Jimmy threw back the tent flap, poked his head out, and squinted across the yard.

He’d begged his mom to let him camp outside. And at three o’clock in the afternoon it seemed like a good idea. But that was before a skunk sprayed the neighbor’s yard, before the night air hinted rain, before he heard low growling from the house in back.

He could swear someone-or something-had poked the tent next to his head. The fabric sagged like wet tissue. He wasn’t waiting around for someone to come ripping though the back of the tent with a chain saw.

One! Two! Three deep breaths and he was gone, arms and legs flashing, heading for the porch lights his mom had left on, feeling something closing in on him from behind. He jumped the stairs and tore open the screen door and threw his shoulder against the inside door, sprawling into the hall. He willed the door shut and it slammed behind him.

He lay still, chest heaving, letting the cool of the floor tiles seep into him.

The television roared from the living room.

Great. Dad’s away and mom must be out, he thought. That meant Todd was slouched in front of the flat screen with a soda in one hand and the remote in the other. He could picture Todd with that dazed look on his face. Wondering how to torture me, Jimmy figured. Just his luck to have a really mean slob for a brother.

Or stepbrother, as Todd liked to remind him. If it wasn’t for my father, Todd whispered one night from his bed, you and your mother would be homeless and eating dog food.

Jimmy didn’t want to get into it with Todd. He got up and slinked past the living room.

"Hey, wienerbreath!" Todd called out. "Get your butt in here." Jimmy complied. He knew that resistance was futile.

"Where’s mom?" Jimmy said, lingering in the archway.

"At the store, monkeymeat. Probably buying you some diapers." Jimmy turned to leave.

"Whoa, Kimo," Todd said. "Sit down. It’s Forbidden Planet."

"I’m not allowed to watch that," Jimmy answered. "Mom said."

"Mom said," echoed Todd, wrinkling his nose. "Mom said. Mom said."

"It gives me nightmares."

"Nightmares? You’ll have knuckle marks in a minute if you don’t get in here," Todd said.

Jimmy stepped into the room.

"Just for a minute," he said. He sat on the floor.

"This is the best part," Todd told him. "Right here. Watch. The monster is trying to get through the force field and the space rangers are blasting it. Awesome! Look at those teeth!" Jimmy stared at the screen and didn’t move. Something was happening inside his head. Something was trying to move in there without his permission. He pushed back.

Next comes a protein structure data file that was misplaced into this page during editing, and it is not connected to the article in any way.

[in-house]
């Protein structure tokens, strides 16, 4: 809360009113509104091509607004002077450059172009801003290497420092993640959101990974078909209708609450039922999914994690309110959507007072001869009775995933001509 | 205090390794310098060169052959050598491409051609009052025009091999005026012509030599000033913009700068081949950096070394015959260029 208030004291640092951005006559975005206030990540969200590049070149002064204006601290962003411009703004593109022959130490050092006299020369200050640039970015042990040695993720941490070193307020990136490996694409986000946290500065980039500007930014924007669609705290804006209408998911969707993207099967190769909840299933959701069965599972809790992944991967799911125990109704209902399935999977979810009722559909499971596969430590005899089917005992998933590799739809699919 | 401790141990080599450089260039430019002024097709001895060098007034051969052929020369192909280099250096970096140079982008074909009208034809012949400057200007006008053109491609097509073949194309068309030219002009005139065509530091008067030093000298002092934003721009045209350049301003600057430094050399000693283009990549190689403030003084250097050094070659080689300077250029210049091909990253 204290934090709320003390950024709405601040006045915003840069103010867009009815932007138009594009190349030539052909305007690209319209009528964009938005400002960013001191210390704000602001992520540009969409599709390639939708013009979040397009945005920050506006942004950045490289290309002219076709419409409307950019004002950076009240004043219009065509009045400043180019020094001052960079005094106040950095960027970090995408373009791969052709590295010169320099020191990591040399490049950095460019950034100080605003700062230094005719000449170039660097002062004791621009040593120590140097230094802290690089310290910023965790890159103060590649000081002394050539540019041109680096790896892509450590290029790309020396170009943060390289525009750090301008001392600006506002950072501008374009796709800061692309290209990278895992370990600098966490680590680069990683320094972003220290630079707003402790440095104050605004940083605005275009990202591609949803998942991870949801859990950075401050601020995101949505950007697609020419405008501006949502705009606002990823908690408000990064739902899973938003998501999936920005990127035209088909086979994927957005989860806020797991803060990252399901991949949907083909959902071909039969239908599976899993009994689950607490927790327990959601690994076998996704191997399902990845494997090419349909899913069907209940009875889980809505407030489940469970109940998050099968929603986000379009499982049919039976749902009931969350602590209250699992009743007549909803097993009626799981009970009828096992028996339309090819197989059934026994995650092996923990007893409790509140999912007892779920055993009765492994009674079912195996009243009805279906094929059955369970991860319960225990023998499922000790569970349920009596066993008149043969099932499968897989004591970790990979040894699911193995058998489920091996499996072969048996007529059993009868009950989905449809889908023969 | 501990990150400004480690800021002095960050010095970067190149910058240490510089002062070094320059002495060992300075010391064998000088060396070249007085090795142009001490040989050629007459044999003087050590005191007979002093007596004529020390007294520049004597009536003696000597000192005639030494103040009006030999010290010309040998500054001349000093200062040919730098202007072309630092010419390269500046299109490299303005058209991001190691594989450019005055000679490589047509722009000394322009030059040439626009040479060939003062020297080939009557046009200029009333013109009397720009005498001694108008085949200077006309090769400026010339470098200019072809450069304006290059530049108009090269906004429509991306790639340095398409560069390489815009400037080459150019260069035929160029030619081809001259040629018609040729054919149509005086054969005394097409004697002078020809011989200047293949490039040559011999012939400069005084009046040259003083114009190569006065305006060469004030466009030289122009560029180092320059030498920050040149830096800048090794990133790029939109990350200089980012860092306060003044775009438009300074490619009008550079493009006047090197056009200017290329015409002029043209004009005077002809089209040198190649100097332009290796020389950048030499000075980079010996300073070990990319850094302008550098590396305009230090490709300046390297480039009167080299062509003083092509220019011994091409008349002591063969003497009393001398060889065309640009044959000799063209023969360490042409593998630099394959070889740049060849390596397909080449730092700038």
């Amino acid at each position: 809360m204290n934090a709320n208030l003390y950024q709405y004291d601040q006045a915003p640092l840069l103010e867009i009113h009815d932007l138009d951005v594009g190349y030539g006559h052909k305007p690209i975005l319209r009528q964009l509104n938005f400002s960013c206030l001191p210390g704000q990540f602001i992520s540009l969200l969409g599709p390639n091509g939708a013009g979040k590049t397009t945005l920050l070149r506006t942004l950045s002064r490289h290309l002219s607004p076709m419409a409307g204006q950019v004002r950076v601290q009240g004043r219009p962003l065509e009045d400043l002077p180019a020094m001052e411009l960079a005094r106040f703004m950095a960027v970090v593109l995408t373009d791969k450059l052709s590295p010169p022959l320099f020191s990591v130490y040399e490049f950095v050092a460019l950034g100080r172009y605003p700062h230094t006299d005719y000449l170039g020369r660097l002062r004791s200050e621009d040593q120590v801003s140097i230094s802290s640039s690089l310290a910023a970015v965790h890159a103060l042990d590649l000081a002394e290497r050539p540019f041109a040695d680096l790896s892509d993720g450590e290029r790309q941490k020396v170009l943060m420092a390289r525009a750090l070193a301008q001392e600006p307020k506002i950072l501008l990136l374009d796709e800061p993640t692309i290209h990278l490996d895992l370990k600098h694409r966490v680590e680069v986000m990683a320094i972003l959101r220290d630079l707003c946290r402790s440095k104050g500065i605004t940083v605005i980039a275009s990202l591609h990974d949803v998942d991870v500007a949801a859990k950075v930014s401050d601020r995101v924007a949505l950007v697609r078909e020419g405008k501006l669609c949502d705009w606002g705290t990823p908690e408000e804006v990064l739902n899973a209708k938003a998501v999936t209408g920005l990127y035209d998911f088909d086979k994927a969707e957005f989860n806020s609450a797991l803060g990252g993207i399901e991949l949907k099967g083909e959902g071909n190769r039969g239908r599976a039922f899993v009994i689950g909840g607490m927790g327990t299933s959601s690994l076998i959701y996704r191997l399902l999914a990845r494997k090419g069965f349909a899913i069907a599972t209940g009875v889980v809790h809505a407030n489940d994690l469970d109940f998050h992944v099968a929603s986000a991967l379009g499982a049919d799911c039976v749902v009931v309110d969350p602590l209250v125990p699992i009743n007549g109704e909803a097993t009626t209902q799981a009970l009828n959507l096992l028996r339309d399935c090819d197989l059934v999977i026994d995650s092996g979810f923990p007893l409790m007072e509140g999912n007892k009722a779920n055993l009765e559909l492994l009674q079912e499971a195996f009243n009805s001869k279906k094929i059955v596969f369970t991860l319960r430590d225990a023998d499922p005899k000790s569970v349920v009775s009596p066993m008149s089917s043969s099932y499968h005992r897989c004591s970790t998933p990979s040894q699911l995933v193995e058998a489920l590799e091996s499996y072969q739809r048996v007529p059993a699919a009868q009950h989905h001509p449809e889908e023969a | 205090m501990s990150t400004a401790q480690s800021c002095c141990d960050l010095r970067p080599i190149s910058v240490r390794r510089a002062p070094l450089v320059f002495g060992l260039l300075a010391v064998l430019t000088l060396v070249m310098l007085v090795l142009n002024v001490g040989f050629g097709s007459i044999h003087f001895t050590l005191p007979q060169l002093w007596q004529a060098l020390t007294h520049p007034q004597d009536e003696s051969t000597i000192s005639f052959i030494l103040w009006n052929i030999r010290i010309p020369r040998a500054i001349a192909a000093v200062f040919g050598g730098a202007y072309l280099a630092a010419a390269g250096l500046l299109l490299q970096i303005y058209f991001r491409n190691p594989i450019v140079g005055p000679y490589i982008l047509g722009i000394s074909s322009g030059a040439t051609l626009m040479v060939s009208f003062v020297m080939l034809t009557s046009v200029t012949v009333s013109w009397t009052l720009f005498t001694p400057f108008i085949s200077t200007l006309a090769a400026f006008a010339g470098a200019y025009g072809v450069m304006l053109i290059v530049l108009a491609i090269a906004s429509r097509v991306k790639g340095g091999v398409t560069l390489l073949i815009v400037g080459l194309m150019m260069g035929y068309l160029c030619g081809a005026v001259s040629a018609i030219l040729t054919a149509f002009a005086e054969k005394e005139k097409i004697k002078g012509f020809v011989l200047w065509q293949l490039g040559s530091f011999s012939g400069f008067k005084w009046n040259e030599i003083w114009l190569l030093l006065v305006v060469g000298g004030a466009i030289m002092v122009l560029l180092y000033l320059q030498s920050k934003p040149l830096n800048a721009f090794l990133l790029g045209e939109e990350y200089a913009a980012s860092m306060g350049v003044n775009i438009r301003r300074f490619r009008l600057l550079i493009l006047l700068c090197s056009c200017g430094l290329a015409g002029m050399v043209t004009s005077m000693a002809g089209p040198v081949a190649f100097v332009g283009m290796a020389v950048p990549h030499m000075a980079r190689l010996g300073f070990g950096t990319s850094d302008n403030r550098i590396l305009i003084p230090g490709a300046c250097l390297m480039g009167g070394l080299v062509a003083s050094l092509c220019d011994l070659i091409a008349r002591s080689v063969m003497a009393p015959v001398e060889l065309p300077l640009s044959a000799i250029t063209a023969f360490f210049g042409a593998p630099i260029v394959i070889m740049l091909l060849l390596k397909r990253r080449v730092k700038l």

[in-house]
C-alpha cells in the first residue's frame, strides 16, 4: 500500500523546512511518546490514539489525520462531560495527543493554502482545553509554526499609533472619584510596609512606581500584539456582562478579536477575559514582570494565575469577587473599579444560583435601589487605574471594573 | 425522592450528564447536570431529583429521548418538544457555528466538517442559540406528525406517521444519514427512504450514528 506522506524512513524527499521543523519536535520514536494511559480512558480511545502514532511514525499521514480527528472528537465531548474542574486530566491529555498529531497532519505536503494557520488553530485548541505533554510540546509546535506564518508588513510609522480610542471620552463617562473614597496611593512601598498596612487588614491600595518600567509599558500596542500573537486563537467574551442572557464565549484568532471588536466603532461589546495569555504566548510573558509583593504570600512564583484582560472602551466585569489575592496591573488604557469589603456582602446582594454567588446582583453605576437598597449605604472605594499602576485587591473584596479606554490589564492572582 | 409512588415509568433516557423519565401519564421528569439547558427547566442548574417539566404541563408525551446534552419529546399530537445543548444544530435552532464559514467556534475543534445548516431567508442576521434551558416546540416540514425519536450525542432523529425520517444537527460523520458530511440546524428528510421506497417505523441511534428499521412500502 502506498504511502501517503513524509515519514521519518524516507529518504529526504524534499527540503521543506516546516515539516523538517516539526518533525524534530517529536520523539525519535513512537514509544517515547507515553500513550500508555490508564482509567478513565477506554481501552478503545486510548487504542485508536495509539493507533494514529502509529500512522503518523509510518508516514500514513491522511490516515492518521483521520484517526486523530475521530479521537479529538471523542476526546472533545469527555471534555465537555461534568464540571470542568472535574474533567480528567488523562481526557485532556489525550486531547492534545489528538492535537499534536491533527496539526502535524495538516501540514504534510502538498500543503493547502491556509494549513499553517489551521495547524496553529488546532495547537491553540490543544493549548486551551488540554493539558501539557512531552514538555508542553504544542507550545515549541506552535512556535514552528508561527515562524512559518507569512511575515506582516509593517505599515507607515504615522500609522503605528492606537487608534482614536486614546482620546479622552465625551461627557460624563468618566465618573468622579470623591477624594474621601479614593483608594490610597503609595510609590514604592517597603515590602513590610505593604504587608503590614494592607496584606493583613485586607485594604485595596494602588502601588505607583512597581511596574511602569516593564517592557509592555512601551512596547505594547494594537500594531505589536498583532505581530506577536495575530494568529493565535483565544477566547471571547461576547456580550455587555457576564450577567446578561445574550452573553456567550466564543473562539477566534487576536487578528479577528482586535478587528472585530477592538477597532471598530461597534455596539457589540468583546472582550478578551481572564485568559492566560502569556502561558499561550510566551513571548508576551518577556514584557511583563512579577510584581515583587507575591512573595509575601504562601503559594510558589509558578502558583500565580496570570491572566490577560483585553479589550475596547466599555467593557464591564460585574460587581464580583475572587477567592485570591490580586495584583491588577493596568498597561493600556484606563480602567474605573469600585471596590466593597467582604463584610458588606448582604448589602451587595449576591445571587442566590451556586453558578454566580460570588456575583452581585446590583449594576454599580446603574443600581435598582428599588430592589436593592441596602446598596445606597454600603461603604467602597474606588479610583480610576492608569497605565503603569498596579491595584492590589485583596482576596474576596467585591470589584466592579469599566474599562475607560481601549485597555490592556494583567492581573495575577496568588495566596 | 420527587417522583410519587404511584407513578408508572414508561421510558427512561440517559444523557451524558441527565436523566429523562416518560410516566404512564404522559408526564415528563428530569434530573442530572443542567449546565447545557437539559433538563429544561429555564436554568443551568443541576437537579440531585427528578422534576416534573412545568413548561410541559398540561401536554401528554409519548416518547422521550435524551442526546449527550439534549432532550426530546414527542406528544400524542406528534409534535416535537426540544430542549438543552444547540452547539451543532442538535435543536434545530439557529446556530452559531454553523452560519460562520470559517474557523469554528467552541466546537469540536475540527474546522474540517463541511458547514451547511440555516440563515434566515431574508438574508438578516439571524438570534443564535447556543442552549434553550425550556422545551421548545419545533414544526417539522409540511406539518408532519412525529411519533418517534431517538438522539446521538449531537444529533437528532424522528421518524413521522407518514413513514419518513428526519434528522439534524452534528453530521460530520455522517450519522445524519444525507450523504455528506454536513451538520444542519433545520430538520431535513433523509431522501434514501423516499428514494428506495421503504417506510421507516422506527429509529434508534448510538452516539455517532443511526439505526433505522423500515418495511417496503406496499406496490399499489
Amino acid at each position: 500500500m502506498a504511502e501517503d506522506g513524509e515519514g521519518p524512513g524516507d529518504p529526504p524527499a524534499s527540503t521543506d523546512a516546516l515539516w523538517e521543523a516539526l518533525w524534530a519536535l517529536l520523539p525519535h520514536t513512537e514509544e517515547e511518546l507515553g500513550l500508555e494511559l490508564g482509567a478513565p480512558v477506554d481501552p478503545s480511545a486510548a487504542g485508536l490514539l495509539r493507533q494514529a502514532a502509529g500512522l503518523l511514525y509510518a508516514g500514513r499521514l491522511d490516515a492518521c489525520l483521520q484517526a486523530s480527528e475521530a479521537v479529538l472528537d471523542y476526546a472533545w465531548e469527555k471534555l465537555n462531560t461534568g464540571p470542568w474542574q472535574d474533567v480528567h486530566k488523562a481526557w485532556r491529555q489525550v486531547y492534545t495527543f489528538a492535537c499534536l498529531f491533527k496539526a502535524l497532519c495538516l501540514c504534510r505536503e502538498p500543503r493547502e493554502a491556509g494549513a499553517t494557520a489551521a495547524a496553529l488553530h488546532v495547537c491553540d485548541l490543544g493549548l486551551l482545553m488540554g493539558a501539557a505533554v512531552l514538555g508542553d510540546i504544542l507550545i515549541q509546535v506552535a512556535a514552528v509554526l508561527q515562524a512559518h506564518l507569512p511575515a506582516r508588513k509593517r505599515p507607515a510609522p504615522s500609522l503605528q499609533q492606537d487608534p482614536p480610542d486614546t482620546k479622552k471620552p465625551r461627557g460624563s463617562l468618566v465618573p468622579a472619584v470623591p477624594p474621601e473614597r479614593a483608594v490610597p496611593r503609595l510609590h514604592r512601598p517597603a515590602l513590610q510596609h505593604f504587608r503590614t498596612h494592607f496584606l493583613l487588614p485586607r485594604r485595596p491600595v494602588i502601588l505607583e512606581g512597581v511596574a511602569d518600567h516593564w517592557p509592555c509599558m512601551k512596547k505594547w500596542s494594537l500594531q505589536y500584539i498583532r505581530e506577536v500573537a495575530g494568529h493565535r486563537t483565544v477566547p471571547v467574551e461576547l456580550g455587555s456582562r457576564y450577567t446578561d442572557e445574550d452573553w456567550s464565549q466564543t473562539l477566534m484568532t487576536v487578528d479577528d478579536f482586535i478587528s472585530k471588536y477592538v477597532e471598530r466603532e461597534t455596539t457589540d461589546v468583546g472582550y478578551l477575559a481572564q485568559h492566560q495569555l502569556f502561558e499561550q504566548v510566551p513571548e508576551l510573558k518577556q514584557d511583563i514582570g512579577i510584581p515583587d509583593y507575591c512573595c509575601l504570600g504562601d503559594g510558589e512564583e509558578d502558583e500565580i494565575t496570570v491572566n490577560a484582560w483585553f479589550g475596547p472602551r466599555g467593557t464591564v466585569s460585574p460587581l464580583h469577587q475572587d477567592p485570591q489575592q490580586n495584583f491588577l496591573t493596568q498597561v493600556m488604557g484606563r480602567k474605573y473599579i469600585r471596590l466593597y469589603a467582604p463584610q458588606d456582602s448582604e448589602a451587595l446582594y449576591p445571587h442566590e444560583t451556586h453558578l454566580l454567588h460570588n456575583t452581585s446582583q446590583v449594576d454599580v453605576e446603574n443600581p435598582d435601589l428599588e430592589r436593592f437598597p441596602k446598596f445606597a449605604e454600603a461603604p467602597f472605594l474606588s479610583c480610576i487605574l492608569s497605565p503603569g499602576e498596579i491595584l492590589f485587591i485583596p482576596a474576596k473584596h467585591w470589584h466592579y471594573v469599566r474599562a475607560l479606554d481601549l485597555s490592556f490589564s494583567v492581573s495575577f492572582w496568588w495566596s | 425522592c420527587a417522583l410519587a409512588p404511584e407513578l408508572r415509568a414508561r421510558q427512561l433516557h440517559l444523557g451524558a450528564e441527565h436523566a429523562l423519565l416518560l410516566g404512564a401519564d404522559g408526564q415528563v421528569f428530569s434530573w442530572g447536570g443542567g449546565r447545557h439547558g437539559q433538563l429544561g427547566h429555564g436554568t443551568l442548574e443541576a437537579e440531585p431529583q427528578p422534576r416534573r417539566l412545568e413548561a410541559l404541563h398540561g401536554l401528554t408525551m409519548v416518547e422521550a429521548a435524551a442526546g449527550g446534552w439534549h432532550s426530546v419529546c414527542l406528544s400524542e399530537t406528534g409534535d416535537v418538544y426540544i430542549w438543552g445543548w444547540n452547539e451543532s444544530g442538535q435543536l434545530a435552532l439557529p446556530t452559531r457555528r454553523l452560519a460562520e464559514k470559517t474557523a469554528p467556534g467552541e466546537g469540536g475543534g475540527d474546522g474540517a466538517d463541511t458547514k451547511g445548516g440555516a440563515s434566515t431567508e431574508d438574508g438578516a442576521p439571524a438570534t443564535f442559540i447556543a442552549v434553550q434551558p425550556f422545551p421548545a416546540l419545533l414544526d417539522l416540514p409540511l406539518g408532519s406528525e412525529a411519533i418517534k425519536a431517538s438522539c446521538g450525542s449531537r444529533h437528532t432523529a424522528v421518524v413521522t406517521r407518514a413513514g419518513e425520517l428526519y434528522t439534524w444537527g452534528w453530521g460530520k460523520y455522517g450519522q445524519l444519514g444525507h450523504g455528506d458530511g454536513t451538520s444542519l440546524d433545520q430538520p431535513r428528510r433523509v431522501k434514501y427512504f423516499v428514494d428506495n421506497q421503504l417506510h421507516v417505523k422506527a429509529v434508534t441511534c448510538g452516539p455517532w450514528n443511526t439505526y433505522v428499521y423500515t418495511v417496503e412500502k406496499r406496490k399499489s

Todd’s soda flew off the coffee table, fell onto the rug spouting brown foam.

"Little creep," Todd snarled, grabbing Jimmy. He sat on him, righting the can and putting a pillow over the puddle of soda. "Looks like you’ve got some explaining to do when your mommy gets home, dogmeat."

Jimmy struggled briefly. This wasn’t the first time he’d been a seat cushion for Todd. He knew he’d get tired of it. And he did.

But not before Jimmy saw the end of the movie where the beast created by the scientist’s mind comes back and tries to kill everyone. He shut his eyes at the really scary parts. They kept popping open, though, and he kept staring.

He shut his eyes again and looked for his mother. He found her in the car, turning the corner a mile away. Soon she was walking in the front door.

Jimmy told her what had happened, or as much of the story as he could get out between Todd’s interruptions. Staring at the soda stain on the carpet, one hand on her hip, his mom was in no mood. She banished them both to the backyard for the night.

Todd smirked. "I wanted to get out of the house anyway," he told his stepmother.

"Now," she said, pointing to the back door. Todd tripped and fell. Somehow his sneaker laces had gotten tied together.

It was a four-man tent, but when Jimmy stretched out to sleep his face was an inch away from the side wall. "Move over," Jimmy said.

"Sure thing," mumbled Todd. He didn’t move. "So where do you think your dad is?"

"You know he died in Iraq," Jimmy said. "He’s buried in Arlington."

"No," Todd said. "I mean, where in Hell do you think your dad is? What part of Hell is he burning in? Maybe he’s part of the devil’s elite body guard. Maybe he gets to crawl around inside Satan’s ass, eating it clean."

"You shut up about my dad," Jimmy said. But Todd wouldn’t, and Jimmy closed his ears and went to his happy place until Todd fell asleep.

Jimmy fell asleep soon after. He had the worst nightmare of his life. The monster from Forbidden Planet came alive inside his head and chased him across the desert past charred bodies of soldiers and burnt-out Humvees. Jimmy moved as fast as he could through the stink of burning plastic and flesh, but the sand bogged him down.

Jimmy spun around to face the monster, who gleamed triumphantly right before Jimmy reached down into the bottom of his pounding heart and heaving lungs and summoned a mind blast that annihilated him. The monster gave a surprised little gasp, then melted away.

In the morning, Jimmy woke refreshed. He sat up. Todd was gone, and the entire back of the tent was in tatters.

They found what was left of Todd over in the yard of the house in back. The English mastiffs growling there had been snacking on his roasted flesh.

They did not eat his sneakers.

"Monsters from the ID"
Copyright: © 2010 Robert Meade
Robert Meade is a transplanted Bostonian now firmly rooted in Mohegan Lake, in Westchester County, NY, with his wife and three children. He teaches at Loyola School in Manhattan. He won the Wordweaving Award for Excellence for his book, Daily Bread: Seven Days to aHealthier Soul. A published author of fiction, nonfiction, and poetry, his recent work has appeared in Angels on Earth magazine and online at Guideposts and Apollo’s Lyre.

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